Withdrawal Symptoms Following SNRI Discontinuation Investigated

Typically, withdrawal symptoms occurred within a few days of discontinuing the drug and lasted a few weeks
Typically, withdrawal symptoms occurred within a few days of discontinuing the drug and lasted a few weeks

Serotonin-noradrenaline reuptake inhibitors (SNRIs) should be added to the list of drugs that could potentially cause withdrawal symptoms following discontinuation, according to a new systematic review published in the journal Psychotherapy and Psychosomatics.

To better understand the frequency and features of SNRI discontinuation-emergent adverse effects, researchers searched various databases for studies that combined the terms “discontinuation,” “withdrawal,” or “rebound” with keywords such as duloxetine, venlafaxine, desvenlafaxine, milnacipran, levomilnacipran, SNRI, second generation antidepressant, or serotonin norepinephrine reuptake inhibitor; they identified 61 reports that met the inclusion criteria.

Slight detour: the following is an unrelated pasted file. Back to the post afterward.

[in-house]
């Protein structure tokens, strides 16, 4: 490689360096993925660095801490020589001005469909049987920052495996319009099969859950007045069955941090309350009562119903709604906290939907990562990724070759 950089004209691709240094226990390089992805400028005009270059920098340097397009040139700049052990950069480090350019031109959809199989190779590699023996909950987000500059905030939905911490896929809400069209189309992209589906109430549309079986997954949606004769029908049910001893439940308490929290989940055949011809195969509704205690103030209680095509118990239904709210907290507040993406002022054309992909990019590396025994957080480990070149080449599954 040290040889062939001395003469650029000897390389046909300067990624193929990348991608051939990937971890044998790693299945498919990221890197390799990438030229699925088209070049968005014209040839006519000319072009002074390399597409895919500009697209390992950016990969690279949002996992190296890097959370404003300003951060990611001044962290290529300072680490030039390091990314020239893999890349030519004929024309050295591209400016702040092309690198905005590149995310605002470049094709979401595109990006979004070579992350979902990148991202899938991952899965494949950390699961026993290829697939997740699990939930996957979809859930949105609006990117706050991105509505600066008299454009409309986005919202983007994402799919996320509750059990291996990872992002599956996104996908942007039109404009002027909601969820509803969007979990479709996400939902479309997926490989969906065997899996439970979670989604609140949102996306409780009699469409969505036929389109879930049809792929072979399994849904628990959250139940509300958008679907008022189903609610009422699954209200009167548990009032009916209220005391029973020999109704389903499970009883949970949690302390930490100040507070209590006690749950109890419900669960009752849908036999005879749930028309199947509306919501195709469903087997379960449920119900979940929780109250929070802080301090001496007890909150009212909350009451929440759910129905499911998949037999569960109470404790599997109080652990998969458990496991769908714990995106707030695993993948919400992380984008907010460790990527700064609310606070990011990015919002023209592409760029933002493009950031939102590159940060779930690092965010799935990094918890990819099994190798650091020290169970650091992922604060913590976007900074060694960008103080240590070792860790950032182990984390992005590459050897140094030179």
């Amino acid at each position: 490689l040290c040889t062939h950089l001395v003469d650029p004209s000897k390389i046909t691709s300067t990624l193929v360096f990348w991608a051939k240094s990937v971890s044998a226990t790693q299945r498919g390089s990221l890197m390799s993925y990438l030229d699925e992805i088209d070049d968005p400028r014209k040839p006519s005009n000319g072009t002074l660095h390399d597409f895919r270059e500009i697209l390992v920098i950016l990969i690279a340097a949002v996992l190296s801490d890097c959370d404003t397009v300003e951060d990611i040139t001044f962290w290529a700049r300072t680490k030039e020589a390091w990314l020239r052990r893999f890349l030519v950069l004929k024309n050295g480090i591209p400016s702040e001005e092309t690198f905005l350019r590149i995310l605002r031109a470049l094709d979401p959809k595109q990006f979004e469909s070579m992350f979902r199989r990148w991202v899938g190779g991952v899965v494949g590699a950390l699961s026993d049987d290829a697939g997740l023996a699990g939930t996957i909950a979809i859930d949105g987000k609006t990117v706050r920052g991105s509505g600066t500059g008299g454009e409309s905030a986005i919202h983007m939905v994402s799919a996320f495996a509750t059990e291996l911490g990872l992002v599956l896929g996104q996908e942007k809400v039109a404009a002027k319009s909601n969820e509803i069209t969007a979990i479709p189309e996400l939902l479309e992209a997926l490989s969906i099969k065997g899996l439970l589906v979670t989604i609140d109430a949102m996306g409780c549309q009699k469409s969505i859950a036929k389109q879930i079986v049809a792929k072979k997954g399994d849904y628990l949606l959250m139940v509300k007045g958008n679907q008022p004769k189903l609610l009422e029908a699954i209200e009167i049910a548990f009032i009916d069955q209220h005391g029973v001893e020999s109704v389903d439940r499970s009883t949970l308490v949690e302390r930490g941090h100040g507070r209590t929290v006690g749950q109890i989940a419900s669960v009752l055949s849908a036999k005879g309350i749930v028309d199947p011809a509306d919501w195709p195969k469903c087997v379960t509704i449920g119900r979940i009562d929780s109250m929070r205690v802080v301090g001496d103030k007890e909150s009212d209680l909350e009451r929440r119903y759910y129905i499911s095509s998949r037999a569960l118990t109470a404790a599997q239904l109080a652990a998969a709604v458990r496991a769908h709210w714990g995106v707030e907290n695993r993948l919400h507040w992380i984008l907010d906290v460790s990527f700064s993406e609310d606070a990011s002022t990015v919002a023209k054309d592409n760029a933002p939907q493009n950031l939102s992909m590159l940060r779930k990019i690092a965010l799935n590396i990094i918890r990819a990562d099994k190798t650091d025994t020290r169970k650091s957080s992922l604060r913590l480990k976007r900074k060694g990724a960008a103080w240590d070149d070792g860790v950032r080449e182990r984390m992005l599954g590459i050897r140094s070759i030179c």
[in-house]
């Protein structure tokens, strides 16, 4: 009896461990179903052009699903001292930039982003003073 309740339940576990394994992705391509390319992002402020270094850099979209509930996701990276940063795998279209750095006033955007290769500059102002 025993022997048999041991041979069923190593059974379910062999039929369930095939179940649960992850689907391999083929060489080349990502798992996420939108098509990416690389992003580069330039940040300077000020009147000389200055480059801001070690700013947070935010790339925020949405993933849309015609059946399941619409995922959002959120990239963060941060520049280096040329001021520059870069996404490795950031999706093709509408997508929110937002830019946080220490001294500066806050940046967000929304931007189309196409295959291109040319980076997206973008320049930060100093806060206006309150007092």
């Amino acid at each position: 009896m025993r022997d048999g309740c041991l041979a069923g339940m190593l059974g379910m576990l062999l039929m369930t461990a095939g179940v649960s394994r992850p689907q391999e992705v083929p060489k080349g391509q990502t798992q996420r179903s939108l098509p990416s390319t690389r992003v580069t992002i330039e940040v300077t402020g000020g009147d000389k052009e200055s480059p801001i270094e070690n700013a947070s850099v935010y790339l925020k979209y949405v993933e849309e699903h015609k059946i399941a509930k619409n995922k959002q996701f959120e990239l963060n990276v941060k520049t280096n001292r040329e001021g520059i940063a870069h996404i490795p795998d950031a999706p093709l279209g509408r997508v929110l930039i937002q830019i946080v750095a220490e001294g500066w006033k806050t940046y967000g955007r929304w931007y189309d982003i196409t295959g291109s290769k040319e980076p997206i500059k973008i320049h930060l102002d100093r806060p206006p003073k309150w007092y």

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Results showed that discontinuation of any SNRI was associated with withdrawal symptoms, with the highest prevalence linked to venlafaxine and desvenlafaxine. Typically, withdrawal symptoms occurred within a few days of discontinuing the drug and lasted a few weeks, however, in some cases they persisted for longer periods of time. General symptoms included headache, fatigue, sweating, lethargy, arthralgia, weakness, decreased liquid consumption, diaphoresis, pain, infection, and malaise, although several others were listed in the review.

Based on their findings, the authors concluded, “The results of this review indicate that [clinicians] need to add SNRI to the list of drugs potentially inducing withdrawal phenomena, as was found to be the case with SSRI, and [they] should exercise caution when prescribing them (particularly venlafaxine and desvenlafaxine) in mood and anxiety disorders.”

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